Electronics & Semiconductors

Bending an organic semiconductor can boost electrical flow

Slightly bending semiconductors made of organic materials can roughly double the speed of electricity flowing through them and could benefit next-generation electronics such as sensors and solar cells, according to Rutgers-led ...

Electronics & Semiconductors

A new type of hybrid colloidal quantum dot/organic solar cells

Solution-processed semiconductors, including materials such as perovskites and quantum dots (i.e., small particles of matter in the quantum size regime), are substances with a conductivity ranging between that of insulators ...

Engineering

Affordable and mobile purification of dialysis water

People who suffer from end stage renal disease frequently undergo dialysis on a fixed schedule. For patients this artificial washing of the blood is a major burden. To remove toxins from the blood, large quantities of dialysis ...

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Molecule

A molecule is defined as a sufficiently stable, electrically neutral group of at least two atoms in a definite arrangement held together by very strong (covalent) chemical bonds. Molecules are distinguished from polyatomic ions in this strict sense. In organic chemistry and biochemistry, the term molecule is used less strictly and also is applied to charged organic molecules and biomolecules.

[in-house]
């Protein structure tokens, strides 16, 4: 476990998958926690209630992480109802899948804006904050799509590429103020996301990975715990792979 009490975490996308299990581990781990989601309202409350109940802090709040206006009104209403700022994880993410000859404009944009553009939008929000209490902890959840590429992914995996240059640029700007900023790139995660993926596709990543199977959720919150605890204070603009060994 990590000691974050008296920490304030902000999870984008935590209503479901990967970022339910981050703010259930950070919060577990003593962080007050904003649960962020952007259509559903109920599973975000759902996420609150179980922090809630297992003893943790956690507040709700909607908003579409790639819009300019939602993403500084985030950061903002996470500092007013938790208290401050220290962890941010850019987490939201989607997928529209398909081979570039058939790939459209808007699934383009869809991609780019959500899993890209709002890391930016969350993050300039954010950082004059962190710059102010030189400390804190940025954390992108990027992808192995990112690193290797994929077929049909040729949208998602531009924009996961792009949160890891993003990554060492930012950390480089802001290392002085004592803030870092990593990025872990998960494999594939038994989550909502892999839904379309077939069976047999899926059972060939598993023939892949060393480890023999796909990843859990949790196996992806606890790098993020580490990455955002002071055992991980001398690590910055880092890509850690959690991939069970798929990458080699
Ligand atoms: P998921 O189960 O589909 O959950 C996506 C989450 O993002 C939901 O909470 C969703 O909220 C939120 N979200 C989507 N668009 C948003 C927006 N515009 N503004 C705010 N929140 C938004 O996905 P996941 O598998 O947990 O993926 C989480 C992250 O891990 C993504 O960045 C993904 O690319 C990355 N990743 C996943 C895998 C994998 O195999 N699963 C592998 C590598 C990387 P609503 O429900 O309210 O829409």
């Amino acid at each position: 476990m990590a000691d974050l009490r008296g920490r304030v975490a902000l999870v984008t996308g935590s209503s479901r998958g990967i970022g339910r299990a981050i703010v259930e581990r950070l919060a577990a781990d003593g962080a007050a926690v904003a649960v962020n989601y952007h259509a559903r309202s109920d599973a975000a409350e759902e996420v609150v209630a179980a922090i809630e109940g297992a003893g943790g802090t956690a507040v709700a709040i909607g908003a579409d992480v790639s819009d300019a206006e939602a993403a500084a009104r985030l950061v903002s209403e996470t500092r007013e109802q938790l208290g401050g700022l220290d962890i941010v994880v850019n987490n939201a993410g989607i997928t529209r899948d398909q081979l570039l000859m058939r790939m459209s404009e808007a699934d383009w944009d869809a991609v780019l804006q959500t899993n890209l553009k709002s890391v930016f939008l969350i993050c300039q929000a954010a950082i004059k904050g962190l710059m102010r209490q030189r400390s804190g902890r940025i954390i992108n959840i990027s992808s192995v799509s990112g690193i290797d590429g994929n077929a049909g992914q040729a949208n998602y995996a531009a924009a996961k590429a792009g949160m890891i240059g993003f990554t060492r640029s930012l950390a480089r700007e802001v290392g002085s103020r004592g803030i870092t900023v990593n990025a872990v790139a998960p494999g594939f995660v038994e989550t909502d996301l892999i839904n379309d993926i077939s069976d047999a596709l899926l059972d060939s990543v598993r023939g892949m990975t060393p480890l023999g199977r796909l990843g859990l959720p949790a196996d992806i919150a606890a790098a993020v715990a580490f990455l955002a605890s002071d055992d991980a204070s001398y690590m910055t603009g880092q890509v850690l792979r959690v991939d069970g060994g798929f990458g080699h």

In the kinetic theory of gases the term molecule is often used for any gaseous particle regardless of its composition. According to this definition noble gas atoms are considered molecules despite the fact that they are composed of a single non-bonded atom.

A molecule may consist of atoms of a single chemical element, as with oxygen (O2), or of different elements, as with water (H2O). Atoms and complexes connected by non-covalent bonds such as hydrogen bonds or ionic bonds are generally not considered single molecules.

No typical molecule can be defined for ionic crystals (salts) and covalent crystals (network solids), although these are often composed of repeating unit cells that extend either in a plane (such as in graphene) or three-dimensionally (such as in diamond or sodium chloride). The theme of repeated unit-cellular-structure also holds for most condensed phases with metallic bonding. In glasses (solids that exist in a vitreous disordered state), atoms may also be held together by chemical bonds without any definable molecule, but also without any of the regularity of repeating units that characterises crystals.

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